In 1991 Noel retired from active flying instruction and moved office from the RQAC to his home, to concentrate on the production of Operations Manuals for commercial flying operators while still maintaining flight test approvals as a ‘portable’ Approved Test Officer. Noel started producing Operations Manuals shortly after starting the Archerfield Flight Centre, when he realised how time consuming this task was and how little support was available to Chief Pilots whose time was generally fully occupied in day-to-day operational matters. He little realised then that within ten years he would be fully occupied producing manuals for the majority of General Aviation companies in Australia, from single aircraft charter and training operators to regional airlines flying modern jets, including fixed and rotary wing aircraft both land and water based. He was approached by several overseas companies seeking his assistance, and he was instrumental in getting Russian heavy lift helicopters on the Australian, New Zealand and Papua New Guinea registers. With his extensive military and commercial aviation experience and his exceptional knowledge of regulations and orders, Noel become something of a ‘guru’ in this field, producing around 40 different manuals per year.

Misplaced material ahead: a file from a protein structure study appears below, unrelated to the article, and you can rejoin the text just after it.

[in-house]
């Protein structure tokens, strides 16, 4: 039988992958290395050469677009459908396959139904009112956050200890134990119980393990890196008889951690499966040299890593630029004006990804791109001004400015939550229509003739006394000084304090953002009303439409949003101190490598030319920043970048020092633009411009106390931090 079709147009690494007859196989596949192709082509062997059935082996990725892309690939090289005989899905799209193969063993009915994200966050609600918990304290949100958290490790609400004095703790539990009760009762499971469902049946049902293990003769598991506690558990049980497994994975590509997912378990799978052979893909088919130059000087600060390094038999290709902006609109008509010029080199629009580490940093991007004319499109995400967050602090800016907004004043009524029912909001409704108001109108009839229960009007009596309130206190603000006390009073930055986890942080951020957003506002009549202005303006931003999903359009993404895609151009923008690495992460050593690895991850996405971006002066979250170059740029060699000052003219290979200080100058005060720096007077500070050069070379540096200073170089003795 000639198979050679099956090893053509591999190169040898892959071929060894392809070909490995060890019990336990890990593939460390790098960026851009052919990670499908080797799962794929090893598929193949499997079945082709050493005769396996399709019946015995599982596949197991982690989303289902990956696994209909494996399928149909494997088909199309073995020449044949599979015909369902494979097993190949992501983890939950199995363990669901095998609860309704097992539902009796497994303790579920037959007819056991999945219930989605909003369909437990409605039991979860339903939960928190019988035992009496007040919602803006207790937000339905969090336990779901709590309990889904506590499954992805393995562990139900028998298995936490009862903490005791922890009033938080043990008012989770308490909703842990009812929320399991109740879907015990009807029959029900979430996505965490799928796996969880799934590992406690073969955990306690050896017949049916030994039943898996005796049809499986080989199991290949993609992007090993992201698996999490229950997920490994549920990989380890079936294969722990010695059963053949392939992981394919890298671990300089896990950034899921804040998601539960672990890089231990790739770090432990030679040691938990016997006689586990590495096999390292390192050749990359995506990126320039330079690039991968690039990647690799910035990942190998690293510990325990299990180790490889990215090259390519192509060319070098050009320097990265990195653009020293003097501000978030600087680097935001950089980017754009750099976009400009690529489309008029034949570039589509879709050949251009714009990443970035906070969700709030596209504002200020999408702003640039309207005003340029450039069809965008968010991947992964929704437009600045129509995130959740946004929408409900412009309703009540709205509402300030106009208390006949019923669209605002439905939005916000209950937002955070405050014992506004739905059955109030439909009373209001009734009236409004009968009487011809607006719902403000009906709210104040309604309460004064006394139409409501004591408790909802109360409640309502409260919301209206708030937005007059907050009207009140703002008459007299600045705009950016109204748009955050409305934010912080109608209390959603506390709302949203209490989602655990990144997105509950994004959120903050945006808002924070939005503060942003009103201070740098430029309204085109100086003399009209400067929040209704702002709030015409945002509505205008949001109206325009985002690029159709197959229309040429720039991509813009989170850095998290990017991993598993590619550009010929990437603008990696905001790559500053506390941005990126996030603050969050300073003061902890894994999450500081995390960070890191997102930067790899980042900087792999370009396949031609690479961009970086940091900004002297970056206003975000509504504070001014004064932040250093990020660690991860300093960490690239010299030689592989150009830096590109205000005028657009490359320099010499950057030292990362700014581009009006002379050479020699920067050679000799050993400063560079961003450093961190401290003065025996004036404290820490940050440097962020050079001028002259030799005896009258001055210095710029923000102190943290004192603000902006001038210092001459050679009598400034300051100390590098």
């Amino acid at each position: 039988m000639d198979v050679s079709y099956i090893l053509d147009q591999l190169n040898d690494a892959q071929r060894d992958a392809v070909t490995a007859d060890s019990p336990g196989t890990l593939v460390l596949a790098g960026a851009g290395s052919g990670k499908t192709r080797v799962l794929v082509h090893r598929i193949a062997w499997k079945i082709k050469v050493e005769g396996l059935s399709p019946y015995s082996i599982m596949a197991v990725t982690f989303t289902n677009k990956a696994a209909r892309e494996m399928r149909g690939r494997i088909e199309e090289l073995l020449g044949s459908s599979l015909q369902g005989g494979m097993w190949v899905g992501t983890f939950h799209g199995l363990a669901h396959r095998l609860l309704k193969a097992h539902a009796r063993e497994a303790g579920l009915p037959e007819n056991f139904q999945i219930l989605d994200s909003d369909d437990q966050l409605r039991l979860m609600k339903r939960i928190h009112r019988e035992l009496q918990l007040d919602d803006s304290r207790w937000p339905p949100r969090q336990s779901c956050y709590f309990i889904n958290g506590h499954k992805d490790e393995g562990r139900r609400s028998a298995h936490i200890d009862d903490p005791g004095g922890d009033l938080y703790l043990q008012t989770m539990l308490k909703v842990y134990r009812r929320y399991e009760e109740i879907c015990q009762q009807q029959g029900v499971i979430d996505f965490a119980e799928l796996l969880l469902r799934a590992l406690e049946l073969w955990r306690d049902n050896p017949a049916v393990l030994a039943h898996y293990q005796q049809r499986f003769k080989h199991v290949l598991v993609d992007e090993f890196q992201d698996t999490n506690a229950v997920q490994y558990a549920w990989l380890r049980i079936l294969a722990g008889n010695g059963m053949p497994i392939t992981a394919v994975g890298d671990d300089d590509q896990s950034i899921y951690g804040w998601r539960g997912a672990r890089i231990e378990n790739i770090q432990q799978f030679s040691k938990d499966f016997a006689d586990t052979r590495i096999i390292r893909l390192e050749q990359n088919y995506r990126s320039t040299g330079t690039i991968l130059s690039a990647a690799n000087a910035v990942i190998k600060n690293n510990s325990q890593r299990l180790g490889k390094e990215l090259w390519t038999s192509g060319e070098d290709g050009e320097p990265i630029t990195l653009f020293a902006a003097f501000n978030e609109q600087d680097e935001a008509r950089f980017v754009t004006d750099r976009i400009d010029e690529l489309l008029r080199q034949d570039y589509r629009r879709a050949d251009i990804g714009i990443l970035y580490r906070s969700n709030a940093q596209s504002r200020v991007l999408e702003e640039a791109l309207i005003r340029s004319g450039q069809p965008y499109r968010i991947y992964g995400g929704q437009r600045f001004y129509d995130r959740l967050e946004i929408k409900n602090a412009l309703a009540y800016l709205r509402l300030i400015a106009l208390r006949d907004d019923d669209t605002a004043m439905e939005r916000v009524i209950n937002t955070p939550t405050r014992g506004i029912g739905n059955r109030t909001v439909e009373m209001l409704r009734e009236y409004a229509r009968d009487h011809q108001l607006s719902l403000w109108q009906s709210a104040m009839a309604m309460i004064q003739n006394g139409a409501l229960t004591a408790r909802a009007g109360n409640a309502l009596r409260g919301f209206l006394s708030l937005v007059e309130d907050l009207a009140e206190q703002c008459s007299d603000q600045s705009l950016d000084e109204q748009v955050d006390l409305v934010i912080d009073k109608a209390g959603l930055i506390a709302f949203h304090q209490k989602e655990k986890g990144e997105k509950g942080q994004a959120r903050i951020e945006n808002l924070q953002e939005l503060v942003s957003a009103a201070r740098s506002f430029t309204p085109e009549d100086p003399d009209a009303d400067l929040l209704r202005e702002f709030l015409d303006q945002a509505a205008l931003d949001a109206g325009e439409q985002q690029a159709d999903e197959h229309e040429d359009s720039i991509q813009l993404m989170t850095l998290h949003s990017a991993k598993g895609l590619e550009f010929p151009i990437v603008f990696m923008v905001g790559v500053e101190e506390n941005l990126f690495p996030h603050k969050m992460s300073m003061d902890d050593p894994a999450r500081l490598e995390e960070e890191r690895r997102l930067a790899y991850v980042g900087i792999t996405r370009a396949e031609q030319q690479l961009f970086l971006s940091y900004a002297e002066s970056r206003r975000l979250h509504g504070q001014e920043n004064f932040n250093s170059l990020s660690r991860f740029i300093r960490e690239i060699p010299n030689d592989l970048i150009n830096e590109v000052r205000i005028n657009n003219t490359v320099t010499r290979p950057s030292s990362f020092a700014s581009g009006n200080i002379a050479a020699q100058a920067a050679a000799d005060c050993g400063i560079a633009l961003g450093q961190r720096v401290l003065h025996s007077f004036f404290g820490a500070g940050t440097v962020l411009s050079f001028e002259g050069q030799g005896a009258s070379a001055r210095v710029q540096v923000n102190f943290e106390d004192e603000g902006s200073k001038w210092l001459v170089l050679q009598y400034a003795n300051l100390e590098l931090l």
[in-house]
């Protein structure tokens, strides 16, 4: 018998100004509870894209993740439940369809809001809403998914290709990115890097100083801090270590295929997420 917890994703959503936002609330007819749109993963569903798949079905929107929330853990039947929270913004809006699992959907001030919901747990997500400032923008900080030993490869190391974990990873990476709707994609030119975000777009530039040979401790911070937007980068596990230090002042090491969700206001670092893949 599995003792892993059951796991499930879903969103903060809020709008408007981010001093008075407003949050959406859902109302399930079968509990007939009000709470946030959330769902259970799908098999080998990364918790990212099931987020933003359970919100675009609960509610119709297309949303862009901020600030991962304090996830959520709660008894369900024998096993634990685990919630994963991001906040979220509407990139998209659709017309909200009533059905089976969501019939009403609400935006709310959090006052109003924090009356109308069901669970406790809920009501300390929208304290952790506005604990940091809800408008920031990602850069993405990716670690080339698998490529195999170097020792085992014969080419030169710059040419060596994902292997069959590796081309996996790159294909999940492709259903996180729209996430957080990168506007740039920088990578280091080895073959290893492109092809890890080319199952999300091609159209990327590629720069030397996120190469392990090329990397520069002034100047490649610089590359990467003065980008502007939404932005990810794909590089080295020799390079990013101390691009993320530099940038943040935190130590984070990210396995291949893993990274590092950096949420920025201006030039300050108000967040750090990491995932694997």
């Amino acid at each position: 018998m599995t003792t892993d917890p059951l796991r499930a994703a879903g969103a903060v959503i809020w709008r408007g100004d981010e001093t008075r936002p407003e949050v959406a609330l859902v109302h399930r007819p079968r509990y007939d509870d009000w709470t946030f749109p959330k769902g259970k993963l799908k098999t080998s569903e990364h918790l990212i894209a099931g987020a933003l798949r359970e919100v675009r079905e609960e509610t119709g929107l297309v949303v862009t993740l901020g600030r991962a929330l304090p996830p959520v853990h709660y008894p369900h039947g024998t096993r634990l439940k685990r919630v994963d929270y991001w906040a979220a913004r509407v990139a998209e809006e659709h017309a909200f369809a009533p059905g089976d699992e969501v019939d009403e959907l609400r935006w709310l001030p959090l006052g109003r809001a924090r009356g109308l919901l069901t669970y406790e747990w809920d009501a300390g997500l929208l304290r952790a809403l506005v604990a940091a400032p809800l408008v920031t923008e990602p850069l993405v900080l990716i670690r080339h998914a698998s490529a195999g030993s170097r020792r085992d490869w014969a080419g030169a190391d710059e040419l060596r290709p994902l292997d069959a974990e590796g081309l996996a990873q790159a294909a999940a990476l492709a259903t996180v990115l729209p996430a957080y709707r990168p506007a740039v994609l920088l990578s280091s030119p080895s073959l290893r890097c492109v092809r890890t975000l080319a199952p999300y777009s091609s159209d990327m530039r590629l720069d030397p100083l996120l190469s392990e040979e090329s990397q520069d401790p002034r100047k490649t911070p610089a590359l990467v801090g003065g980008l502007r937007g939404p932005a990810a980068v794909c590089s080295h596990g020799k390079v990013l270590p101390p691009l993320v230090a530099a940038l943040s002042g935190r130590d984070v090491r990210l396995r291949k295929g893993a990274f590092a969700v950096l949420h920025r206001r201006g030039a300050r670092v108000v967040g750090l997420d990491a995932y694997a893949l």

One other area in which Noel’s talents proved invaluable was the organisation of air shows. In September 1990, Noel directed the Battle of Britain 50th Anniversary Air Show at Archerfield. His previous experience in military and civilian air shows and his acquaintance with appropriate aircraft owners and operators (both civil and military) ensured a widely acclaimed and highly successful air show which realised a profit of over $100,000, most of which was donated to nominated charities. This was followed by another major air show in May 1992 commemorating the 50th Anniversary of the Battle of the Coral Sea and the Australia Remembers Air Show in September 1995 commemorating the end of World War 2. For the latter he arranged for the legendary Bob Hoover to perform his immaculate “energy management” routine in a Shrike Commander, plus some aerobatics in a Trojan.